All the Commedia ‘masks’ have distinct postures and walks, indicative of their characters. In my new book Unmasking the Mask: Insights from Physical Theatre and Life, I describe how we see a PRISM for each character: Posture, Rhythm, Inner Soul and Mask.
Arlecchino’s posture and rhythm come from two animal sources: a chicken or chick, and a cat. Blend them together, and you get the comical strut from the chicken with his moving, jerky head, looking around and up and down for anything to eat. Plus the stealth, lightness and agility of the cat, ready to change positions, run or jump quickly and lightly. Arlecchino’s weight is often on his straight back leg, ready to push off or jump in any direction, while his front leg is bent at the knee, with heel grounded and toes up, ready to hop or leap with great agility. With such energy he is indefatigable: always hopping or skipping to and fro, running from Pantalone or running to his paramour Colombina.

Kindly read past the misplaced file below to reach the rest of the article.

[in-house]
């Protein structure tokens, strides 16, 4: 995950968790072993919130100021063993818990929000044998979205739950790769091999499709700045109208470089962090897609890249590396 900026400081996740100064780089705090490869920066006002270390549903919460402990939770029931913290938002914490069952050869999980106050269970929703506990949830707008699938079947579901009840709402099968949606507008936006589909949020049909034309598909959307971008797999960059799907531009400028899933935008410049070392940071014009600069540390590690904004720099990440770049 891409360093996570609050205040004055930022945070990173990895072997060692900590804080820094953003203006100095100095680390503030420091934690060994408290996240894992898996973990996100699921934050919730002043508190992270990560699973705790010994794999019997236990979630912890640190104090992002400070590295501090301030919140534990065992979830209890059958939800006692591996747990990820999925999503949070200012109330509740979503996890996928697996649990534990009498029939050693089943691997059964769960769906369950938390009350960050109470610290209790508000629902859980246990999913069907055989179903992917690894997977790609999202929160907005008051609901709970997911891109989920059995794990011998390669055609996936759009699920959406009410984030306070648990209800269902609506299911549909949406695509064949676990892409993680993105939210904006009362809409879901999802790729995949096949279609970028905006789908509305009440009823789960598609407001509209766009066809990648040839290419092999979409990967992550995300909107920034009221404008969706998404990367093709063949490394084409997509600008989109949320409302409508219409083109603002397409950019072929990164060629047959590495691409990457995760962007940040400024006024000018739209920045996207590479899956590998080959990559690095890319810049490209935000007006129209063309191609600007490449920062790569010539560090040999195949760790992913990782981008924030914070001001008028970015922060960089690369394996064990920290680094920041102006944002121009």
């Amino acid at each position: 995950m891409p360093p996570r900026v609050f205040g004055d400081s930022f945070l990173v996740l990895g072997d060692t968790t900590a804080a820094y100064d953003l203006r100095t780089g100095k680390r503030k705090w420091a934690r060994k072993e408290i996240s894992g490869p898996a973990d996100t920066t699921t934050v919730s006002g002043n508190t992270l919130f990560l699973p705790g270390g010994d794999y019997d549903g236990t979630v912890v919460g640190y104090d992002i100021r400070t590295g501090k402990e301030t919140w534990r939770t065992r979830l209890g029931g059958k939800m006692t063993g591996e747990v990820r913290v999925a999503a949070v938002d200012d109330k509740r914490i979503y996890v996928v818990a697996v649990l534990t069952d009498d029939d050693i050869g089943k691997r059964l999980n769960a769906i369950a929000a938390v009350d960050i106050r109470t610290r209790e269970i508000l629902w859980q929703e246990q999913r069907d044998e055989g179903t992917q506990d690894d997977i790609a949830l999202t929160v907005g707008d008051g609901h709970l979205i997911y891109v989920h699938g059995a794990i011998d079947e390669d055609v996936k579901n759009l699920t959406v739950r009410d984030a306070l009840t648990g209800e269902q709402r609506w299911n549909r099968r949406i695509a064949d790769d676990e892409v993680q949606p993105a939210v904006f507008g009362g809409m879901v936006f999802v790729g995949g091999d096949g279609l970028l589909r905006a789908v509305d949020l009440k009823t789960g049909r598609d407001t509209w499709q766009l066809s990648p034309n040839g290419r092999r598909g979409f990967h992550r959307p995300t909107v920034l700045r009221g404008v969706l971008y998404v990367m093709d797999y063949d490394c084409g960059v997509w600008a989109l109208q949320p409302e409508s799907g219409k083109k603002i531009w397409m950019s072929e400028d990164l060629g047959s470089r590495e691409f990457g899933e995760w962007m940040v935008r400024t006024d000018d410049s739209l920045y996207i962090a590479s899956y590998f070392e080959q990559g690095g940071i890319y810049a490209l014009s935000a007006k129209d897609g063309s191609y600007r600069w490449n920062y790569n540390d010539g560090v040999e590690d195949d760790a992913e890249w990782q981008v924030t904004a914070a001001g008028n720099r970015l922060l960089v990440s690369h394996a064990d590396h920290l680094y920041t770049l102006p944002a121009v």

If you can’t find Arlecchino’s feet, you can’t find the character. Jacques Lecoq used to say that because Arlecchino came from Bergamo (a mountainous region in Italy), he developed the dexterity of his feet by running down rocky hillsides.
After my training at Carnegie, I was fortunate to be cast as Arlecchino in a production of Goldoni’s Servant of Two Masters. My mentor, Carlo Mazzone-Clementi, knew that the character’s PRISM is very different from my own personal posture and rhythm. To help me “get my legs” and prepare for the role, he had me jump rope for an hour each day before and during the rehearsal period… while he sat in the rehearsal room with me and fell asleep in a chair.